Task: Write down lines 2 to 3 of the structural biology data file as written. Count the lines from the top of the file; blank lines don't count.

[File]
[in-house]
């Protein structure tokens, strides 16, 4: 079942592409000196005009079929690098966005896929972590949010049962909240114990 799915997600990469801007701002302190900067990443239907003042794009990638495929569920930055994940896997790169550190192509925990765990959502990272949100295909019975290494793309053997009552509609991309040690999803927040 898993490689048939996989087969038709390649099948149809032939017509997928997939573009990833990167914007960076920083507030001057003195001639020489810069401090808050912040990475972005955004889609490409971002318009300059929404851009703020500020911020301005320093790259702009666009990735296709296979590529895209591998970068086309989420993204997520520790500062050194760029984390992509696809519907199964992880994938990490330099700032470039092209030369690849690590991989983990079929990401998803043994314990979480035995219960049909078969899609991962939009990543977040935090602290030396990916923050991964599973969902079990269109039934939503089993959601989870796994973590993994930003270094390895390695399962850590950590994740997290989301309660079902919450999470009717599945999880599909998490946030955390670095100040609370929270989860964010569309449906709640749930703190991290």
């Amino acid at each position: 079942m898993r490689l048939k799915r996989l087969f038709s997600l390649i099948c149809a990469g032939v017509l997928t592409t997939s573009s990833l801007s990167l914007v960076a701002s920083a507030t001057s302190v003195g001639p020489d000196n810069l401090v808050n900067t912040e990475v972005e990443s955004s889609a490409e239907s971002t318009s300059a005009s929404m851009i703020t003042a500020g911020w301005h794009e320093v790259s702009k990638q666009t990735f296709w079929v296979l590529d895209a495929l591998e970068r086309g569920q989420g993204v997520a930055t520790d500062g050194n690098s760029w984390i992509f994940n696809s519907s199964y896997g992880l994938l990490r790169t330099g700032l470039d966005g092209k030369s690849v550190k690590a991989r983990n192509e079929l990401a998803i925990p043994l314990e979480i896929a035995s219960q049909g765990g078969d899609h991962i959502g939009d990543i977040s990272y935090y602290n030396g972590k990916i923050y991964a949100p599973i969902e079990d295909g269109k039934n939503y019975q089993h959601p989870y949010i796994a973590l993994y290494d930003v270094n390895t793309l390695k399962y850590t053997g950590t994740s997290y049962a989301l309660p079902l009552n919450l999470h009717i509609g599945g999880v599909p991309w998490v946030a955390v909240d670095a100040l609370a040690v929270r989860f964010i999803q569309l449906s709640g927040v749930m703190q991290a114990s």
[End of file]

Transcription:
């Protein structure tokens, strides 16, 4: 079942592409000196005009079929690098966005896929972590949010049962909240114990 799915997600990469801007701002302190900067990443239907003042794009990638495929569920930055994940896997790169550190192509925990765990959502990272949100295909019975290494793309053997009552509609991309040690999803927040 898993490689048939996989087969038709390649099948149809032939017509997928997939573009990833990167914007960076920083507030001057003195001639020489810069401090808050912040990475972005955004889609490409971002318009300059929404851009703020500020911020301005320093790259702009666009990735296709296979590529895209591998970068086309989420993204997520520790500062050194760029984390992509696809519907199964992880994938990490330099700032470039092209030369690849690590991989983990079929990401998803043994314990979480035995219960049909078969899609991962939009990543977040935090602290030396990916923050991964599973969902079990269109039934939503089993959601989870796994973590993994930003270094390895390695399962850590950590994740997290989301309660079902919450999470009717599945999880599909998490946030955390670095100040609370929270989860964010569309449906709640749930703190991290």
């Amino acid at each position: 079942m898993r490689l048939k799915r996989l087969f038709s997600l390649i099948c149809a990469g032939v017509l997928t592409t997939s573009s990833l801007s990167l914007v960076a701002s920083a507030t001057s302190v003195g001639p020489d000196n810069l401090v808050n900067t912040e990475v972005e990443s955004s889609a490409e239907s971002t318009s300059a005009s929404m851009i703020t003042a500020g911020w301005h794009e320093v790259s702009k990638q666009t990735f296709w079929v296979l590529d895209a495929l591998e970068r086309g569920q989420g993204v997520a930055t520790d500062g050194n690098s760029w984390i992509f994940n696809s519907s199964y896997g992880l994938l990490r790169t330099g700032l470039d966005g092209k030369s690849v550190k690590a991989r983990n192509e079929l990401a998803i925990p043994l314990e979480i896929a035995s219960q049909g765990g078969d899609h991962i959502g939009d990543i977040s990272y935090y602290n030396g972590k990916i923050y991964a949100p599973i969902e079990d295909g269109k039934n939503y019975q089993h959601p989870y949010i796994a973590l993994y290494d930003v270094n390895t793309l390695k399962y850590t053997g950590t994740s997290y049962a989301l309660p079902l009552n919450l999470h009717i509609g599945g999880v599909p991309w998490v946030a955390v909240d670095a100040l609370a040690v929270r989860f964010i999803q569309l449906s709640g927040v749930m703190q991290a114990s």